Test Drive Gadget Reviews with Bill and Phil

The Pros and Cons of Facebook Portal

Just in case you slipped into a coma and slept through all the new tech products of the past six months, you may not realize that video-to-video chats are all the rage now. Yes, we know iPhone users have been using FaceTime for what seems like eons in tech years, but now Facebook, Google, Amazon and others have taken the concept to a whole new level.

Bill & Phil

Facebook started advertising their new video chat device in late 2018, and, putting privacy concerns aside for a minute, we decided to give it a try. We ordered the Portal on Amazon during the holidays, and apparently we weren’t the only ones. Amazon had a limit on the number of devices you could buy at a time. It turns out that a lot of people received Portals as gifts from family members.


It is Facebook’s solution for the popular gadget genre known as the “smart screen.” It could be described as a digital picture frame, a smart speaker and a video calling device. There are currently two versions available: the Portal, a smallish 10.1-inch display that looks sort of like Amazon’s Echo Show, and the Portal+, a rotatable 15.6-inch display mounted on a base that contains built-in speakers. As always, we opted for the larger, more expensive Portal+.

To get the full value out of the Portal, you need to have another Portal to connect to, or be friends with someone who has one. The essential purpose of the device is to facilitate video chats between Facebook Messenger users. Now, there is the first rub for us. To try out this new device, we had to be Facebook Messenger users. If anyone is paying attention, you may have noticed that Facebook has been causing more than a little heartburn with some of their privacy policies. We duly noted the potential risk, but also vowed to not share any state secrets during our Portal test drive.


The Portal is indeed a handsome device, if you can describe tech gadgets that way. The screen is mounted on a sturdy backbone that has a built-in speaker, and it will rotate for either portrait or landscape modes. Setup was a breeze and within minutes we were connected to our Wi-Fi signal and seeing a list of all our Facebook friends that we might want to call for a video chat. Calling a friend is as easy as touching their profile picture on the screen or just saying “Hey Portal, call Bill.” The person gets a ringing notification on their Portal (or the Facebook Messenger app on their phone if they are mobile), and they can accept or reject the call.

In our testing, we set our Portal in a public place in the home, like a kitchen or den, but we could imagine the Portal being a great device for the office.

Once the person you are calling answers, get ready for showtime because your screen fills with the feed from their built-in video cam; likewise, they are seeing you up close on their screen. We were impressed with the crispness of the video and the clarity of the audio. You get the sense that the person is just in the next room. Rotating the screen to landscape mode allows you to see a larger field of view to show many people. We tested with family members, the whole family was able to participate in the call with everyone being in view of the cam.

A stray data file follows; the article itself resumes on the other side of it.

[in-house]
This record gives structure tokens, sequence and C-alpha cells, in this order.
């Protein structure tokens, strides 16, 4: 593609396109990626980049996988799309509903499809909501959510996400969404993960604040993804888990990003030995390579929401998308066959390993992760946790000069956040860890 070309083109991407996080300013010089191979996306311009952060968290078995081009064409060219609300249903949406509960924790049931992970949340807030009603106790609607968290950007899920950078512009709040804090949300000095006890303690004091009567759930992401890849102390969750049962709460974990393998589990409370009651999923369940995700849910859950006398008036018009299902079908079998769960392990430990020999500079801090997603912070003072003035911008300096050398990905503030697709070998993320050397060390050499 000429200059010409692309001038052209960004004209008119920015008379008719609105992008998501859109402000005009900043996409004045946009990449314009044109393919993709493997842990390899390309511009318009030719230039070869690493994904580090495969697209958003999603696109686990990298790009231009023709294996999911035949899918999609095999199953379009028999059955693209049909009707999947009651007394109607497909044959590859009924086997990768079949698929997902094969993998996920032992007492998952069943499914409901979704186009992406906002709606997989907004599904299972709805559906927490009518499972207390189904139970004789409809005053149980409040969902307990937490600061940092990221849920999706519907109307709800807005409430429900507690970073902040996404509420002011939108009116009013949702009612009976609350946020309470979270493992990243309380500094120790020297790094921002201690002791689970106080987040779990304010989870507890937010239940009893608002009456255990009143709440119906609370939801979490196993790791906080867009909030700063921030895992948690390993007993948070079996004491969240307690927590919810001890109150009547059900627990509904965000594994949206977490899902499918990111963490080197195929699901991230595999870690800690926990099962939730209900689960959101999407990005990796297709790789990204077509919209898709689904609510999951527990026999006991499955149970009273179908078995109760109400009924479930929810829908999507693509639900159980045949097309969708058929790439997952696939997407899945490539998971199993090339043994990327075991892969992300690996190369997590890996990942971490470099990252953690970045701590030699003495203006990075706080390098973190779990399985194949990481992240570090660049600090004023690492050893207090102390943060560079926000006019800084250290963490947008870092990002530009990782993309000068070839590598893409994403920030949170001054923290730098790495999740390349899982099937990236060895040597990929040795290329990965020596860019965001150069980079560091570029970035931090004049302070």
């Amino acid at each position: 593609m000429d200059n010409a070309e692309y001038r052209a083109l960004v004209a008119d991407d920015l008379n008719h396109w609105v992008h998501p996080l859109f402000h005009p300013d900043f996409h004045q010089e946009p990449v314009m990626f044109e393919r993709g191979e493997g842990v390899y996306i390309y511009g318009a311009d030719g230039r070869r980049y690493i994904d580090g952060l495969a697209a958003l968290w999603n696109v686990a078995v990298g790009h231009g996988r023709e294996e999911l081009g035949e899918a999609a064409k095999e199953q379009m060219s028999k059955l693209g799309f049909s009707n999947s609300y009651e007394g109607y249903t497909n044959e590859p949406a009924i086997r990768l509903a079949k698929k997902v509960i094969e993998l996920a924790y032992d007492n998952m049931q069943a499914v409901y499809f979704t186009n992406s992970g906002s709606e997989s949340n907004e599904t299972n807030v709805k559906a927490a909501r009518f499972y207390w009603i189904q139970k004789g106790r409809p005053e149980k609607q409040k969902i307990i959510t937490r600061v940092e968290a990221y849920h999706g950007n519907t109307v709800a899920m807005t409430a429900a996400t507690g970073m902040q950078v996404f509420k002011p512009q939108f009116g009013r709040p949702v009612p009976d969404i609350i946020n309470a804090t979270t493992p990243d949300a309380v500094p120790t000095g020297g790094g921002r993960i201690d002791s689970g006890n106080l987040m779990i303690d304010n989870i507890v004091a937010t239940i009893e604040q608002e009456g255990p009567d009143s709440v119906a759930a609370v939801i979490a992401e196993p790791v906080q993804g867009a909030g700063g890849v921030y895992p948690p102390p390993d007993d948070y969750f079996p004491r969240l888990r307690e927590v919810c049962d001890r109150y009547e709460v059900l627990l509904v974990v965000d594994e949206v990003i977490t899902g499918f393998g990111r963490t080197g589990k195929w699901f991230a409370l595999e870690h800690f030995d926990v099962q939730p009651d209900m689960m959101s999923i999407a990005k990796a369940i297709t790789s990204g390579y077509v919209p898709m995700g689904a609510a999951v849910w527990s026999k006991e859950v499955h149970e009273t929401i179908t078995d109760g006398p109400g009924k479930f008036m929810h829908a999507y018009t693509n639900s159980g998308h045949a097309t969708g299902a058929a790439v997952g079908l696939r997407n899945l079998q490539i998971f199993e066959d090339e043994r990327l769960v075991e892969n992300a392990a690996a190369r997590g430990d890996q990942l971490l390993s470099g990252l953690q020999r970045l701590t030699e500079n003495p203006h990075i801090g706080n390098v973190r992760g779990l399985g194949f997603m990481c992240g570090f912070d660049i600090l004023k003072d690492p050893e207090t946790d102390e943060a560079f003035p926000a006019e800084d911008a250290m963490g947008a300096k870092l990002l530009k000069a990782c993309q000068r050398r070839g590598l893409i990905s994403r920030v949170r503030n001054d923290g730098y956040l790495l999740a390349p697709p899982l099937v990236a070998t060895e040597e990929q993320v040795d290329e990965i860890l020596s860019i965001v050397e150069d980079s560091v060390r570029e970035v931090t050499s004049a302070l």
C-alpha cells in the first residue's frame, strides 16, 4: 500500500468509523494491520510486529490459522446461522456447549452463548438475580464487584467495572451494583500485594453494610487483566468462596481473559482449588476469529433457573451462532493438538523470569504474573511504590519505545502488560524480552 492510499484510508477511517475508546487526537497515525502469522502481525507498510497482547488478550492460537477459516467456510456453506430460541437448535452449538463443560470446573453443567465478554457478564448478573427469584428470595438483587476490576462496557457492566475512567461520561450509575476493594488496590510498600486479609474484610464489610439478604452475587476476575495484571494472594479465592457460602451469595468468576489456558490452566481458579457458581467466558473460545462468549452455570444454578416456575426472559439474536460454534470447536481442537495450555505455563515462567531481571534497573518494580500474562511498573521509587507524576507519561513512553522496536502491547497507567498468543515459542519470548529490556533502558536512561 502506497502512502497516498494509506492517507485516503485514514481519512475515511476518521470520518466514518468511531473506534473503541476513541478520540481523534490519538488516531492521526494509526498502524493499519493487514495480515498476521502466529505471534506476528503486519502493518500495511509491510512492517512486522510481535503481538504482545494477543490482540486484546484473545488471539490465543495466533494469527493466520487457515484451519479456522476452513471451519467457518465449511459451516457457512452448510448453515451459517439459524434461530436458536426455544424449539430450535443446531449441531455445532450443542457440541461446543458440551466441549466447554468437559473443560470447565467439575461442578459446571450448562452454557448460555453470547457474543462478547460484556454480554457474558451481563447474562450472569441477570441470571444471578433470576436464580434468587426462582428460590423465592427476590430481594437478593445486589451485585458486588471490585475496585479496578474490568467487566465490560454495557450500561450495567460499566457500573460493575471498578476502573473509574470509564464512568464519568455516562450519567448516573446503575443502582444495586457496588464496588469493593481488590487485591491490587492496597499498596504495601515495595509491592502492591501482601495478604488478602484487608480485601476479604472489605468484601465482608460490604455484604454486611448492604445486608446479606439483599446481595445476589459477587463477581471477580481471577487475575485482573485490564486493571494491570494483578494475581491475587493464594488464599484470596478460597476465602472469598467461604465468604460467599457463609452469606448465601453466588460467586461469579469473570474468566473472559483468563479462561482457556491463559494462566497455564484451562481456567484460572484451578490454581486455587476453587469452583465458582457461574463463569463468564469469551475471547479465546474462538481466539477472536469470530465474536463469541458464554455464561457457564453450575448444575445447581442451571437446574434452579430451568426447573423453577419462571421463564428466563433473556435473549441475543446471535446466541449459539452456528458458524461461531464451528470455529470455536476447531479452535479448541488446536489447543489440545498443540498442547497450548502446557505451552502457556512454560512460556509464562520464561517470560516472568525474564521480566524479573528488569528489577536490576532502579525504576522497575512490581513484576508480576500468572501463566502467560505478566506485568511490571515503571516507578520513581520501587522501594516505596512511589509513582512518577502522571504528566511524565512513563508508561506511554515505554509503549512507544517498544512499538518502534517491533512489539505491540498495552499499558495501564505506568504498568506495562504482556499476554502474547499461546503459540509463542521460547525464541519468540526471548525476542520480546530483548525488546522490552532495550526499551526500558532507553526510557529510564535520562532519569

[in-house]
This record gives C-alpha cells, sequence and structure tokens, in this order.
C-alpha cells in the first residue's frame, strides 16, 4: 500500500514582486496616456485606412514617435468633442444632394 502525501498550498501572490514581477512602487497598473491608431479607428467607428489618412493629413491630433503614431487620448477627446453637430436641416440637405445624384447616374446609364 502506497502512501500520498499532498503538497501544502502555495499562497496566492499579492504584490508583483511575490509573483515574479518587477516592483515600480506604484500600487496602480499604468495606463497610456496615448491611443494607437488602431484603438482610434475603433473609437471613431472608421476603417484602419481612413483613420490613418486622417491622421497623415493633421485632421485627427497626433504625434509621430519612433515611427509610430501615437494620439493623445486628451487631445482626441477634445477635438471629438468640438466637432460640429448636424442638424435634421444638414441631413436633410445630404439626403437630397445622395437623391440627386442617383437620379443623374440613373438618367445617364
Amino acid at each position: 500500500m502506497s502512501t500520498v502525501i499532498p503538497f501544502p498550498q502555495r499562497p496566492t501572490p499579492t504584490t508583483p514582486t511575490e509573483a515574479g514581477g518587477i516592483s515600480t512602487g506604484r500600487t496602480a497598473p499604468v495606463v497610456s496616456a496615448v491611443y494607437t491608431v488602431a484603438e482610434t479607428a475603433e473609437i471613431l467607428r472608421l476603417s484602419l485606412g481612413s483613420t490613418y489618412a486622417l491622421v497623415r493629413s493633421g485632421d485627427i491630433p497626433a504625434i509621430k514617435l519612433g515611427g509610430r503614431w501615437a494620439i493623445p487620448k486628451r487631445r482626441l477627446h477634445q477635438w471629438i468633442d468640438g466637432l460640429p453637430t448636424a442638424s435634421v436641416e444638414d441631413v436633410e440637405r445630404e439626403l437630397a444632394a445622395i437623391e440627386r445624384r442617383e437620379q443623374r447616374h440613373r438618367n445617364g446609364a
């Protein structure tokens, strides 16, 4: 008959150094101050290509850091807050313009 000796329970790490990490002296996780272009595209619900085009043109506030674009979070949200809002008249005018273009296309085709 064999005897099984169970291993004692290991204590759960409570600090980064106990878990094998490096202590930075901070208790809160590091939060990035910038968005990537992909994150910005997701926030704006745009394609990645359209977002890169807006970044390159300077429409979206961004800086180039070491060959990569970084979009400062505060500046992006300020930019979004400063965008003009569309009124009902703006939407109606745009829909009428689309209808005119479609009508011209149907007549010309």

The Portal’s camera has the ability to track a person’s movement. As you are talking to someone on a video call and need to move around the room, the camera will zoom in and move to keep you in focus as you move — making Portal calls seem much more personal and less techy. Even with multiple people on camera, the camera will adjust if one person moves to try to fit everyone in the camera frame.

The Portal also doubles as a smart speaker with Alexa integration for voice commands, so any skills that you can use on your Alexa device can be used with the Portal. You give up nothing in terms of Alexa functionality by purchasing the Portal over any of the Amazon Alexa devices (and you gain a superior video chat experience in our view).

In our testing, we set our Portal in a public place in the home, like a kitchen or den, but we could imagine the Portal being a great device for the office. It is not inconceivable to use it as a video chat device for business calls, except we wish it could be decoupled from Facebook Messenger.


Yes, we know a lot of people have voiced concerns about privacy with these types of devices, and Facebook has been pilloried for some of their privacy issues. It’s probably not a great comfort, but the Portal does come with a plastic lens cover that you can use to cover the camera, and there is a button on the top of the device that you can push to disable the audio and video on the device. We make no claims about how Facebook is treating this data that it undoubtedly collects from the Portal. Facebook claims that video calls are encrypted end-to-end and the company cannot even access the feeds, much less use your data. Our recommendation is caveat emptor.

Casting a wary eye toward Facebook’s evolution on the privacy issues it faces, we are pleasantly surprised with functionality of this first Facebook hardware device. Of course, you know we are going to try out the other competing products in this genre (Amazon Echo Show and Google Home Hub), so stay tuned for more updates.